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Old 07-20-2013, 11:02 AM   #1
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How to Fund Transit Without Raising Fares..

Read this article yesterday and seems like a potential solution to the mess in GVRD. It's an alternative to http://www.revscene.net/forums/68648...-problems.html

Thoughts?

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How to Fund Transit Without Raising Fares or Cutting Service


When Mark Aesch became head of the Rochester-Genesee Regional Transportation Authority, back in 2004, the metro area's bus system was in terrible shape. The agency carried a $4.5 million deficit and on-time performance was stuck at 76 percent. Officials wanted to approach the problem the way so many other city agencies were handling similar situations at the time: with a fare hike. Aesch said no.
"There was no way in my judgment we could ask the customer to pay more for an underperforming experience," he recalls.
Not only did Aesch keep his pledge not to raise fares, but in 2008 he actually lowered them. By the time he left the position, at the end of 2011, Aesch and his creative approach had transformed Rochester's bus system into a total winner. Buses drove fewer miles, carried more passengers, and boasted a 91 percent on-time record. The agency accumulated a $35.5 million surplus while decreasing its reliance on taxpayer funding by more than a third.


Aesch has since started a consulting firm called TransPro and written a book called Driving Excellence. His mission with both is to encourage transit officials to bring a "private-sector mindset" to public transportation. So far it's working. Last year, Aesch even stabilized the bus system in Detroit, of all places. If his methods can succeed there, they should do well in any number of struggling systems across the country.
"I think the model works in almost any location," says Aesch. "Improving the quality of the customer experience, creating that atmosphere where the individual employee is rewarded for organizational success that's critical. You can do that anywhere."
These days the public expects transit agencies to cut service or hike fares when funding runs low. But Aesch's entire philosophy is based on the belief that the best way to raise both ridership and revenue is by improving the transit experience.
In Rochester, Aesch and colleagues took aim at the poor on-time performance of city buses. Using data to evaluate system routes, they realized that much of the problem came from buses that were early, not late. Soon they identified the culprit: because routes had down time built in at the end, drivers were rushing to finish up and take a longer break.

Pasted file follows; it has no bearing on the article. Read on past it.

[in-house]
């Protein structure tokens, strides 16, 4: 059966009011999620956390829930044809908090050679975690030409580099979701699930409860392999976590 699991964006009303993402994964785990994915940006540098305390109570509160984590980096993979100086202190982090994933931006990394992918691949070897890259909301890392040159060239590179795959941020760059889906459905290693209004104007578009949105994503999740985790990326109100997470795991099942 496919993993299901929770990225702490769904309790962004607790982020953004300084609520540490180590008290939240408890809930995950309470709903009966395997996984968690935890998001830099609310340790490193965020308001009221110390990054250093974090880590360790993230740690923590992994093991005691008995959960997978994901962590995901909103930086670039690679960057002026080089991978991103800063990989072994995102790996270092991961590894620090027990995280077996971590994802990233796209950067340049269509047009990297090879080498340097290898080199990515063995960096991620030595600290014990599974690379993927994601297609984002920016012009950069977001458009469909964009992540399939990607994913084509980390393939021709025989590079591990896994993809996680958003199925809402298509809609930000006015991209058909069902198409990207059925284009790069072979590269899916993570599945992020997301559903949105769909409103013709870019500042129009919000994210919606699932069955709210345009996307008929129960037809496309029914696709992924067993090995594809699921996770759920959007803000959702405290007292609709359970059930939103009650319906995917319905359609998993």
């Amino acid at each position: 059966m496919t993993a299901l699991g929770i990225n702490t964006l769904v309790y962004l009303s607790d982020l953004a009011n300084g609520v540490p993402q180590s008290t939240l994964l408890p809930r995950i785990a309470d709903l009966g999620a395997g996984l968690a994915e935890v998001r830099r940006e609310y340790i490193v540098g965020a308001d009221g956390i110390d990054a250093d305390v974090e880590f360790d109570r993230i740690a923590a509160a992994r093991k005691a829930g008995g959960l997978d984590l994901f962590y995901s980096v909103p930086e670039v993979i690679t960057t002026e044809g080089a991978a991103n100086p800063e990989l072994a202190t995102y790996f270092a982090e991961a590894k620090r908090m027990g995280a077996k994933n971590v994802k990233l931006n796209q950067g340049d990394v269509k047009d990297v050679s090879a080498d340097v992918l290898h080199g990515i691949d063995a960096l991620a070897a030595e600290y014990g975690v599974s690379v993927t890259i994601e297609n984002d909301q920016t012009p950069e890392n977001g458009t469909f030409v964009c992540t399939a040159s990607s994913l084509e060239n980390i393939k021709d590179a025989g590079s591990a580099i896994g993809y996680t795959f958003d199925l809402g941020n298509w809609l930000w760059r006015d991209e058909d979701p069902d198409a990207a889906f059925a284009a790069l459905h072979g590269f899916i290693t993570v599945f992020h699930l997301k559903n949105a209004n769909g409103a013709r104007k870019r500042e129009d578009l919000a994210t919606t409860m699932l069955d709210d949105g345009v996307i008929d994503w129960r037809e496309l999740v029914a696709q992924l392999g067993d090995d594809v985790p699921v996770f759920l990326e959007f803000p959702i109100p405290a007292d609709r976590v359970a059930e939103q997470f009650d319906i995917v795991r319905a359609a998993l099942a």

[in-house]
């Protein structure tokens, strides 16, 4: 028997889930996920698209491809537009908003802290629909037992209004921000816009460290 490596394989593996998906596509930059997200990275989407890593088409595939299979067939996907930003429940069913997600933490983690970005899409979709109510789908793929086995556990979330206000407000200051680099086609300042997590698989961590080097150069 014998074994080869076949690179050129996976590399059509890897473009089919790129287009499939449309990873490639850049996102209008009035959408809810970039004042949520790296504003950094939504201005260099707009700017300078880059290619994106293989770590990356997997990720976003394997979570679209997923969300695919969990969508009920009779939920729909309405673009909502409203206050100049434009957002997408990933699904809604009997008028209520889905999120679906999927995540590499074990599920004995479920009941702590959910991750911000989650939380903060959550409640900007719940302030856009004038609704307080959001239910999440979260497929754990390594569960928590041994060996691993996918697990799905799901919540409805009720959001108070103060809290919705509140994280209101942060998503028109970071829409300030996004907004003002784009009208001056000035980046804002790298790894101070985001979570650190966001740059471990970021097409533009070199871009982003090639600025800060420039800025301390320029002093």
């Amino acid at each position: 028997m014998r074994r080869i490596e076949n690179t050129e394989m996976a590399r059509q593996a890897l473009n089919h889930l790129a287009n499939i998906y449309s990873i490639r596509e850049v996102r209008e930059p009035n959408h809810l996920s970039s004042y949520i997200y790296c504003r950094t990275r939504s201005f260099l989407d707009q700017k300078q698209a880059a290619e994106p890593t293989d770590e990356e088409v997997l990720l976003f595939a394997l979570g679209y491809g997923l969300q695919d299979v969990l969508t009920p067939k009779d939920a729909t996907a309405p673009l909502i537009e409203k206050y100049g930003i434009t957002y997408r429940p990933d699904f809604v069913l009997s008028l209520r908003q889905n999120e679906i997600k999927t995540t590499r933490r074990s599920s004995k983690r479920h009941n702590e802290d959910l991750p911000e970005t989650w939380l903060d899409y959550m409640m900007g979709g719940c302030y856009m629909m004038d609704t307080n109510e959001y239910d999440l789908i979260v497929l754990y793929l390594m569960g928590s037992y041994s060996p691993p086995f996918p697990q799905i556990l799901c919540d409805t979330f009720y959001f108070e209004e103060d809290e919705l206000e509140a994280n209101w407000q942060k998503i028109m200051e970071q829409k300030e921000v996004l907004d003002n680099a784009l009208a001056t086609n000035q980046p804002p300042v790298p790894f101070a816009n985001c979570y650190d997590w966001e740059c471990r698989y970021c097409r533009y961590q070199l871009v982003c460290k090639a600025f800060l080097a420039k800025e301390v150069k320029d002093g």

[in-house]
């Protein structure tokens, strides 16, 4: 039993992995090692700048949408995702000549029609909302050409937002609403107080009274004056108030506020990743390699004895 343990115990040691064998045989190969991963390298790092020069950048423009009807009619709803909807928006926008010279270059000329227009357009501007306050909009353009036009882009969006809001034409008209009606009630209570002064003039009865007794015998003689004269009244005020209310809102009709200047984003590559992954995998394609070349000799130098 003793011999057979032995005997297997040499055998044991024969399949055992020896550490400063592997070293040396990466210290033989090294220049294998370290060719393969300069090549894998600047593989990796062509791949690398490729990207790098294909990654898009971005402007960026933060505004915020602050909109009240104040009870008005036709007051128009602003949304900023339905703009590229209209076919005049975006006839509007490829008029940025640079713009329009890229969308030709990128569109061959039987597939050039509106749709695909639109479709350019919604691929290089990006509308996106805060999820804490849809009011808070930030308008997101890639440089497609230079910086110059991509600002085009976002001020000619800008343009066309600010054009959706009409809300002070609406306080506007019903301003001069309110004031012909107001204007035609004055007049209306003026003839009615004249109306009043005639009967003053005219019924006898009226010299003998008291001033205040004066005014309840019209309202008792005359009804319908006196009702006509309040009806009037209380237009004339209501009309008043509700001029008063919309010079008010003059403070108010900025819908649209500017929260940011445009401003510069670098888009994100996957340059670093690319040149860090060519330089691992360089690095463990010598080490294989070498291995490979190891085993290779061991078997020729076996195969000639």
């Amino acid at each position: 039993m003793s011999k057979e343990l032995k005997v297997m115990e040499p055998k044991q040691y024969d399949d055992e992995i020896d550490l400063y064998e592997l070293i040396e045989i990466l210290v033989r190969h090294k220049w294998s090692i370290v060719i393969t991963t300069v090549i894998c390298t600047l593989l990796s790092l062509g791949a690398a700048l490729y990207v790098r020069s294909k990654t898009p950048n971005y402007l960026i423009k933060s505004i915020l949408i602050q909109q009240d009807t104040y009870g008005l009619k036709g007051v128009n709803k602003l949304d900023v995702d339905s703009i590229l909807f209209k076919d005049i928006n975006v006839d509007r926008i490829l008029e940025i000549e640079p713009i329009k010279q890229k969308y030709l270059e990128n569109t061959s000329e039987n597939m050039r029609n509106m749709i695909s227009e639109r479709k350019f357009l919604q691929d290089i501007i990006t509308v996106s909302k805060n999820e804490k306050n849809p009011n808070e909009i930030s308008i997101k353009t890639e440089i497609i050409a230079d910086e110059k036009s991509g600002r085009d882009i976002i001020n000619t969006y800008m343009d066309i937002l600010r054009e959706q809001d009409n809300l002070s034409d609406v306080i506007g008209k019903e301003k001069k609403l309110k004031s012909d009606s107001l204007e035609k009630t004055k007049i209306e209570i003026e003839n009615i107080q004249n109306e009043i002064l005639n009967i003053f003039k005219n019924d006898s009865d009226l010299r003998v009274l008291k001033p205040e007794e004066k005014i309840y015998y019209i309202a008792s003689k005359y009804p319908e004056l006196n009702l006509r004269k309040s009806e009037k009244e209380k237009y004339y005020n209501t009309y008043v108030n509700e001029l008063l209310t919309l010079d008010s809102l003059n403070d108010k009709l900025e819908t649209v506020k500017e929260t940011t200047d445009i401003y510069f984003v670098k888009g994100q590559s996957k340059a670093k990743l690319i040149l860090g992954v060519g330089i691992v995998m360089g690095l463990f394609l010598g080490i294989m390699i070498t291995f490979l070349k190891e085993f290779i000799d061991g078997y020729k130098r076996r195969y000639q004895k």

As the system began to improve, Aesch created incentives to keep things moving in the right direction. He concocted a so-called "stock price" for the system and tied it administrator compensation. When performance improved, so did pay. Eventually enough drivers realized the advantages of merit-based compensation that the union voted to tie their paycheck to performance, too something Aesch says would have been "unimaginable" when he first arrived.


His biggest achievement came through securing partnerships with the community. Once bus service improved, Aesch sent out a sales force to college campuses, shopping centers, apartment complexes, and the like, and asked them to pay for the better service that now carried so many students and customers and residents through their corridors. Sometimes he drew a comparison to a utility: just as a housing development might pay the water bill for tenants, so too should it pitch in for transit.
"If the model of public transportation is simply to ask the taxpayer for more money or the customer for more money, it's a short path to reducing service and reducing quality," says Aesch. "You've got to go identify new business partners to fund public transportation with non-taxpayer dollars."
A big fear that many people have about a private-sector approach to public transit is that rewards efficiency at the expense of providing a social service. If a particular route isn't capturing much fare revenue, for instance, then business-minded officials might be more apt to cut it. That approach could end up stranding riders particularly those in low-income corridors.